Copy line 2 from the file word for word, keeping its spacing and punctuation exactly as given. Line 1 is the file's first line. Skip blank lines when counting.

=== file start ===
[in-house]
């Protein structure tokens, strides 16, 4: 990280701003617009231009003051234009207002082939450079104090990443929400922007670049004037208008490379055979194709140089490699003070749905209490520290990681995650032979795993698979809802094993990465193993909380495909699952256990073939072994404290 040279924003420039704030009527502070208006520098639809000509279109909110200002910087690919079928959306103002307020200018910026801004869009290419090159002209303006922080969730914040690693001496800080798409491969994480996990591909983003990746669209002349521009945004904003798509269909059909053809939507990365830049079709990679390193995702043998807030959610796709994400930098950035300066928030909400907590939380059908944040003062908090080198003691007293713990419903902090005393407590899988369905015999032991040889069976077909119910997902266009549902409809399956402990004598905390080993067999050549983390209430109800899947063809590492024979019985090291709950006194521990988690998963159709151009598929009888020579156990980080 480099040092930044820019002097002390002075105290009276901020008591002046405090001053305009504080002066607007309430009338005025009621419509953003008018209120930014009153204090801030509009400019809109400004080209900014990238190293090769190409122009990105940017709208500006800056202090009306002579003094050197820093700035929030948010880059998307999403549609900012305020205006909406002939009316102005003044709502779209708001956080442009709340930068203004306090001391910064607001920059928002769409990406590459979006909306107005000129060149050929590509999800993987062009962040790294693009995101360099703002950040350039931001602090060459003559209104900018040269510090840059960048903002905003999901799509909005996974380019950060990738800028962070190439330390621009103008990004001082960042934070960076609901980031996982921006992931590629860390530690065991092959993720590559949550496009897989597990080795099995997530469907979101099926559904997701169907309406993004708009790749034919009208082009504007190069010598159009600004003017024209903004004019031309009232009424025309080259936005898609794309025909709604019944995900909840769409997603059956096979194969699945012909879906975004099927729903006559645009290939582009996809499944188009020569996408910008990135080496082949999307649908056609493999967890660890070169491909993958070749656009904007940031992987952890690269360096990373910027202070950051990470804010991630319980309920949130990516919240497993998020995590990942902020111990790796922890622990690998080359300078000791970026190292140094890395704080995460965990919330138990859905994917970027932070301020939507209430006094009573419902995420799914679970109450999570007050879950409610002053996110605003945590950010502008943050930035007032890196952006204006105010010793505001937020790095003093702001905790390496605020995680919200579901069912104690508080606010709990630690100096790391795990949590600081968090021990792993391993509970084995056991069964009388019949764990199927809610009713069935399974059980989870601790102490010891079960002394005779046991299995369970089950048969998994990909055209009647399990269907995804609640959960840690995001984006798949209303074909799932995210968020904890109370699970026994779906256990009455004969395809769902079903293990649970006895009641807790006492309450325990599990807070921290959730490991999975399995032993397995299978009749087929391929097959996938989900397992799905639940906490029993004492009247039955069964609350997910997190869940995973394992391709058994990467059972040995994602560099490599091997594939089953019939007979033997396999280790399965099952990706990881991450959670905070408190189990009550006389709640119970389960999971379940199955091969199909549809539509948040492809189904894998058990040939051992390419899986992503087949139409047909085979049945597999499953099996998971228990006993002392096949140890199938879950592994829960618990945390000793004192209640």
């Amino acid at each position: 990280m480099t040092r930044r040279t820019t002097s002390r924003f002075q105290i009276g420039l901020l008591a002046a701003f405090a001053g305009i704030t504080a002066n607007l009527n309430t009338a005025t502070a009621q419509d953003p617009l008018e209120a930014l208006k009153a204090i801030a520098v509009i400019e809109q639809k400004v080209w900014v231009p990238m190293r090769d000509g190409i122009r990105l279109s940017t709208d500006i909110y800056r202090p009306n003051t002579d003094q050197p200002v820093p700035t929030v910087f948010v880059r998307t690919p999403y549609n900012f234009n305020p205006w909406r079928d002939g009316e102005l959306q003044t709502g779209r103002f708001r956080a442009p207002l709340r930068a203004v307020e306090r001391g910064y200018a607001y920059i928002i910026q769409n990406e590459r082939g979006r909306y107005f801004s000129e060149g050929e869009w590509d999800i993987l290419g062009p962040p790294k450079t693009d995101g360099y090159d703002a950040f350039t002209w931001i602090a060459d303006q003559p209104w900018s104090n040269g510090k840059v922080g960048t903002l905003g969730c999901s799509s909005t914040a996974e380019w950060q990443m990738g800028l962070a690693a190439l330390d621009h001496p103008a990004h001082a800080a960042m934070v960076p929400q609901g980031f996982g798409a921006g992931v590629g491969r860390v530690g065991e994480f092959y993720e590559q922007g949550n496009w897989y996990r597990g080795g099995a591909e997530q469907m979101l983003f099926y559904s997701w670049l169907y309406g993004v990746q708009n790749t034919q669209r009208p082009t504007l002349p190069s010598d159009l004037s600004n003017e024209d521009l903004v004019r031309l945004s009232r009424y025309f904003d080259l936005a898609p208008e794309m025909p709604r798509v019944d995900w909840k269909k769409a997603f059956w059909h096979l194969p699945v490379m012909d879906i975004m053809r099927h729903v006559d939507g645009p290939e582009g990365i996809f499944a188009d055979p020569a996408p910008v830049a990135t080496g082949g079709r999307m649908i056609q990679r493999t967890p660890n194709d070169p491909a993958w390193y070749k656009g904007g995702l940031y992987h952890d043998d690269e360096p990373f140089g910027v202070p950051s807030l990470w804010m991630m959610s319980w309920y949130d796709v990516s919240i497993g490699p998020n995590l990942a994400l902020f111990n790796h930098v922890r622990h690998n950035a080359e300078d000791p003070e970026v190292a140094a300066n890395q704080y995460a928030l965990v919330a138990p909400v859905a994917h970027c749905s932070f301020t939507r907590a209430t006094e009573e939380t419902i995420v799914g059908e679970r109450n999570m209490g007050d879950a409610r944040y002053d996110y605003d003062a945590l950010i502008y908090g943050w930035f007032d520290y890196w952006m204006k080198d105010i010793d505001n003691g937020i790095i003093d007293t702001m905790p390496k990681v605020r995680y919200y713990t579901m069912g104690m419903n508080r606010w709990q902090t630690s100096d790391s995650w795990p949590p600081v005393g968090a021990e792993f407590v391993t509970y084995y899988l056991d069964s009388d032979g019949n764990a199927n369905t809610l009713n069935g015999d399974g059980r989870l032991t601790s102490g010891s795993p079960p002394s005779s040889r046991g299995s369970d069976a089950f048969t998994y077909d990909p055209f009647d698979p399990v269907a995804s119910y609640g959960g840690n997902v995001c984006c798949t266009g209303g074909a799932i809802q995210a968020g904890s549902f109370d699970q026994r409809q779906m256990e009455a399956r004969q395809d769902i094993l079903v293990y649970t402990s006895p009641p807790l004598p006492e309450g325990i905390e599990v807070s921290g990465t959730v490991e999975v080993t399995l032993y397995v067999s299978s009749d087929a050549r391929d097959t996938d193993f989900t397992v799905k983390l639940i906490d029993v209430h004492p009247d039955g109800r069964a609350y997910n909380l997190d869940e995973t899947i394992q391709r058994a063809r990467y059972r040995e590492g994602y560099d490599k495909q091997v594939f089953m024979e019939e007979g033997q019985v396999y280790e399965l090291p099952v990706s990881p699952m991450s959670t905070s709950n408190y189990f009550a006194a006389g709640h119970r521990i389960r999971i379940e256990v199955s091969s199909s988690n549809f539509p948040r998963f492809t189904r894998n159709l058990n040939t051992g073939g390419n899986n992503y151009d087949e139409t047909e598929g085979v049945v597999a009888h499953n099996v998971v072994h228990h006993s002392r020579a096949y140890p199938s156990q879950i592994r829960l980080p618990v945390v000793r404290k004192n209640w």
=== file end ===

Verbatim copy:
């Protein structure tokens, strides 16, 4: 990280701003617009231009003051234009207002082939450079104090990443929400922007670049004037208008490379055979194709140089490699003070749905209490520290990681995650032979795993698979809802094993990465193993909380495909699952256990073939072994404290 040279924003420039704030009527502070208006520098639809000509279109909110200002910087690919079928959306103002307020200018910026801004869009290419090159002209303006922080969730914040690693001496800080798409491969994480996990591909983003990746669209002349521009945004904003798509269909059909053809939507990365830049079709990679390193995702043998807030959610796709994400930098950035300066928030909400907590939380059908944040003062908090080198003691007293713990419903902090005393407590899988369905015999032991040889069976077909119910997902266009549902409809399956402990004598905390080993067999050549983390209430109800899947063809590492024979019985090291709950006194521990988690998963159709151009598929009888020579156990980080 480099040092930044820019002097002390002075105290009276901020008591002046405090001053305009504080002066607007309430009338005025009621419509953003008018209120930014009153204090801030509009400019809109400004080209900014990238190293090769190409122009990105940017709208500006800056202090009306002579003094050197820093700035929030948010880059998307999403549609900012305020205006909406002939009316102005003044709502779209708001956080442009709340930068203004306090001391910064607001920059928002769409990406590459979006909306107005000129060149050929590509999800993987062009962040790294693009995101360099703002950040350039931001602090060459003559209104900018040269510090840059960048903002905003999901799509909005996974380019950060990738800028962070190439330390621009103008990004001082960042934070960076609901980031996982921006992931590629860390530690065991092959993720590559949550496009897989597990080795099995997530469907979101099926559904997701169907309406993004708009790749034919009208082009504007190069010598159009600004003017024209903004004019031309009232009424025309080259936005898609794309025909709604019944995900909840769409997603059956096979194969699945012909879906975004099927729903006559645009290939582009996809499944188009020569996408910008990135080496082949999307649908056609493999967890660890070169491909993958070749656009904007940031992987952890690269360096990373910027202070950051990470804010991630319980309920949130990516919240497993998020995590990942902020111990790796922890622990690998080359300078000791970026190292140094890395704080995460965990919330138990859905994917970027932070301020939507209430006094009573419902995420799914679970109450999570007050879950409610002053996110605003945590950010502008943050930035007032890196952006204006105010010793505001937020790095003093702001905790390496605020995680919200579901069912104690508080606010709990630690100096790391795990949590600081968090021990792993391993509970084995056991069964009388019949764990199927809610009713069935399974059980989870601790102490010891079960002394005779046991299995369970089950048969998994990909055209009647399990269907995804609640959960840690995001984006798949209303074909799932995210968020904890109370699970026994779906256990009455004969395809769902079903293990649970006895009641807790006492309450325990599990807070921290959730490991999975399995032993397995299978009749087929391929097959996938989900397992799905639940906490029993004492009247039955069964609350997910997190869940995973394992391709058994990467059972040995994602560099490599091997594939089953019939007979033997396999280790399965099952990706990881991450959670905070408190189990009550006389709640119970389960999971379940199955091969199909549809539509948040492809189904894998058990040939051992390419899986992503087949139409047909085979049945597999499953099996998971228990006993002392096949140890199938879950592994829960618990945390000793004192209640």